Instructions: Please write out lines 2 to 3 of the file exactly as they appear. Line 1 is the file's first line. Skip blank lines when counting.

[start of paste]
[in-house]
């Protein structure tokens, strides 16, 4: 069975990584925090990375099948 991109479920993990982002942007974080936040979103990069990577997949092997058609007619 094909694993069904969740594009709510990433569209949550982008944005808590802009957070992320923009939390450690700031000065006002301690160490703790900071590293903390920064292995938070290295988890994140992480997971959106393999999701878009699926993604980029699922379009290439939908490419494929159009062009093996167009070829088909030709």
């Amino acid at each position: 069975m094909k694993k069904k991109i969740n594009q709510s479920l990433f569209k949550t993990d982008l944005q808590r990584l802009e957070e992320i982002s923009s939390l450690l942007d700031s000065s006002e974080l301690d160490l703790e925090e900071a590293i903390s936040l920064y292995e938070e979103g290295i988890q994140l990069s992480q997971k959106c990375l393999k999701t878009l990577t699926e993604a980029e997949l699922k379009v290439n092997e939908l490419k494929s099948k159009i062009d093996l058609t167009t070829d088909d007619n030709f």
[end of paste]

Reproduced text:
């Protein structure tokens, strides 16, 4: 069975990584925090990375099948 991109479920993990982002942007974080936040979103990069990577997949092997058609007619 094909694993069904969740594009709510990433569209949550982008944005808590802009957070992320923009939390450690700031000065006002301690160490703790900071590293903390920064292995938070290295988890994140992480997971959106393999999701878009699926993604980029699922379009290439939908490419494929159009062009093996167009070829088909030709």
């Amino acid at each position: 069975m094909k694993k069904k991109i969740n594009q709510s479920l990433f569209k949550t993990d982008l944005q808590r990584l802009e957070e992320i982002s923009s939390l450690l942007d700031s000065s006002e974080l301690d160490l703790e925090e900071a590293i903390s936040l920064y292995e938070e979103g290295i988890q994140l990069s992480q997971k959106c990375l393999k999701t878009l990577t699926e993604a980029e997949l699922k379009v290439n092997e939908l490419k494929s099948k159009i062009d093996l058609t167009t070829d088909d007619n030709f």